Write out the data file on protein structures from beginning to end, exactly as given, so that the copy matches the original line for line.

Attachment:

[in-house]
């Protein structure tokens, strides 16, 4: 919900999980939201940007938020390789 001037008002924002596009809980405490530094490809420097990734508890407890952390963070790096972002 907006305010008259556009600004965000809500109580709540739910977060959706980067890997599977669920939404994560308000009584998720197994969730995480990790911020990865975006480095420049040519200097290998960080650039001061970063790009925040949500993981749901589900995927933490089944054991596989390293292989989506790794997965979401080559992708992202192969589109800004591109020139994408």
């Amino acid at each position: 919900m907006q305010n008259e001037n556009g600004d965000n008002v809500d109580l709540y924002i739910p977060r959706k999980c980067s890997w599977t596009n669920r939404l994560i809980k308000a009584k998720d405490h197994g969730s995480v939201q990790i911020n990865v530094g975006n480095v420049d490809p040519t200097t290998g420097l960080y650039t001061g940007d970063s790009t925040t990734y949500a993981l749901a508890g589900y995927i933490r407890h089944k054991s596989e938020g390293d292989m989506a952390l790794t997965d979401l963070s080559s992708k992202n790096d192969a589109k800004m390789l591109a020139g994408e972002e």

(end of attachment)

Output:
[in-house]
């Protein structure tokens, strides 16, 4: 919900999980939201940007938020390789 001037008002924002596009809980405490530094490809420097990734508890407890952390963070790096972002 907006305010008259556009600004965000809500109580709540739910977060959706980067890997599977669920939404994560308000009584998720197994969730995480990790911020990865975006480095420049040519200097290998960080650039001061970063790009925040949500993981749901589900995927933490089944054991596989390293292989989506790794997965979401080559992708992202192969589109800004591109020139994408």
């Amino acid at each position: 919900m907006q305010n008259e001037n556009g600004d965000n008002v809500d109580l709540y924002i739910p977060r959706k999980c980067s890997w599977t596009n669920r939404l994560i809980k308000a009584k998720d405490h197994g969730s995480v939201q990790i911020n990865v530094g975006n480095v420049d490809p040519t200097t290998g420097l960080y650039t001061g940007d970063s790009t925040t990734y949500a993981l749901a508890g589900y995927i933490r407890h089944k054991s596989e938020g390293d292989m989506a952390l790794t997965d979401l963070s080559s992708k992202n790096d192969a589109k800004m390789l591109a020139g994408e972002e």